The common cold season is upon us, and, each year, millions of us become afflicted.
Colds are caused by more than 200 varieties of viruses and should only last about 5-8 days as these viruses are usually rapidly killed by our bodies’ immune systems. Unfortunately, in many cases, the damage caused by poorly managed colds permits the growth of bacteria that cause sinus and ear infections which drag on for weeks.
Most of us receive little guidance about how to manage our colds or those of our children in order to end these illnesses quickly. Internet searches for common cold treatments yield advice such as drinking lots of fluids and getting lots of sleep. No one can argue with this general advice, but it will not keep you or your children comfortable or your noses clean, clear, open, and dry. Unruly, lingering colds do lead to sinus and ear infections that often require oral antibiotics.
There is a better game plan for weathering colds that has been time-tested on thousands of children and their parents. A strategy that requires no prescription medications and mainly relies on agents applied to the nasal linings rather than taken orally. The method is as simple as ABCDE and is contained in 6 simple tips: FIVE things that you should do and ONE thing that you should avoid.
This ABCDE Program involves four ingredients that you take or give your child three times a day during the week of a cold. You begin the program immediately at the first signs of a common cold: nasal congestion, runny nose, sneezing, and some sniffling. The fifth step of the ABCDE program offers a set of ingredients that’s helpful for managing lingering “colds.”
One tip that applies throughout this process: DO NOT BLOW YOUR NOSE. The nose is an air intake and not a horn or a sewer outlet for snot. When you blow your nose, you force infected material up into the sinuses and the ears.
Now, onto the program:
The ABCDE Program is easy to follow. At the first sign of a cold, you begin four daily treatments: morning, mid-day, afternoon, and evening. Each treatment consists of:
A = a dose of an ANTI-INFLAMMATORY medication such as ibuprofen, Advil for those under 21 years, or aspirin in a stomach-safe form for those over 21.
- Flickr/Mike Mozart
This assumes that it is safe for you or your child to consume these common pain and fever killing medications. They are available in liquid form for infants and toddlers, in chewable form for children, and in tablet form for a adolescents and adults. It is NEVER safe for persons under 21 to consume aspirin due to its association with the deadly Reye’s Syndrome.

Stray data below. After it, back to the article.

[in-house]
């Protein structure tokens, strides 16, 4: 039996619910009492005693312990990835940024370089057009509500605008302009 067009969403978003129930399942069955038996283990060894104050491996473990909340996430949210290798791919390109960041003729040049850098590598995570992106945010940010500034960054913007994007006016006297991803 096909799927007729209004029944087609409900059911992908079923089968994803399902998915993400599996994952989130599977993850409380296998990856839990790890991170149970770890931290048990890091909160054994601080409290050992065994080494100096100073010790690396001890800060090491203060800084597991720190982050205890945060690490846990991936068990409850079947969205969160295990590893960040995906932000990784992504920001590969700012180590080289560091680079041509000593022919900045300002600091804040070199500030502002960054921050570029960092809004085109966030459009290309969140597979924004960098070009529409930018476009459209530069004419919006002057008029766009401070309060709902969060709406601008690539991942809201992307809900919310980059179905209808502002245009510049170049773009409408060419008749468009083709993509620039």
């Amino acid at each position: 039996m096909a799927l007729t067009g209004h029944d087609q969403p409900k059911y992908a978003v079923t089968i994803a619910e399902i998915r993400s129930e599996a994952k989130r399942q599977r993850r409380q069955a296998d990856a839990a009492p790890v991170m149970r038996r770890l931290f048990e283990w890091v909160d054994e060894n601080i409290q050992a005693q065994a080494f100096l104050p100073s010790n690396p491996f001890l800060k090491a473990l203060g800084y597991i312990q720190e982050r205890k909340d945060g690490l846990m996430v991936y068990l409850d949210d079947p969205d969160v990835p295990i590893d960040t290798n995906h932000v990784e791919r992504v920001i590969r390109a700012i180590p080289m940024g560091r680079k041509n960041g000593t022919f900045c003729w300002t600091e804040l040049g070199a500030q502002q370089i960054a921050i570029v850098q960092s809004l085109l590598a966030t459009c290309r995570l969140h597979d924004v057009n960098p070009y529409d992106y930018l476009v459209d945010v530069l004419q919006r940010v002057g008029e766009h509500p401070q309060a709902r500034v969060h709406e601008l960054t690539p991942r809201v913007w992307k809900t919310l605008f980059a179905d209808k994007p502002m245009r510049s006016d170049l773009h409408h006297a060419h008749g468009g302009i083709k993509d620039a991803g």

Ibuprofen and aspirin, both NSAIDS, neutralize many of the effects of cold viruses on your nasal and throat linings reducing not only congestion and mucus drainage but also suppressing sneezing and coughing.
B = instillation of a BACTERIA-KILLING topical triple-antibiotic ointment such as NeosporinTM or a store brand equivalent.
This can be placed on the tip of a finger and rubbed inside the nostril. For babies, a Q-tip may be coated with the ointment and rolled around inside. It is amazing, though at what young ages infants find that their nostrils are an ideal receptacle for their fingertips. The triple-antibiotic ointment suppresses bacterial growth and eliminates crusting thus reducing intranasal swelling and eliminating the bacteria that could lead to later nasal, sinus, and ear infections.
C = a spray of CLEANSING, CHASING saline mist from an aerosol canister
- Simply Saline
You can find these saline mist sprays, such as SimplySalineTM, OceanTM, Little Remedies for NosesTM, or store brands at any pharmacy. This puff of saline chases the antibiotic ointment back through the nose while cleansing the nasal cavities.
D = DECONGESTANTS are the heart of the ABCD program as they are the agents that open the nasal airway and reduce the flow of nasal secretions, allowing you and your child to breathe freely and stop sniffing and coughing.
The choice of decongestant agent is age-dependent:
• 6 mo-2 yrs: Little Remedies for Noses (0.125% phenylephrine HCL)
• 2-6 yrs: Mild Neo Synephrine Nasal Spray (0.25% phenylephrine HCL)
• 6 yrs-adult: Afrin Nasal Spray (oxymetazoline HCL 0.05%)
Which medications to use, and how to use them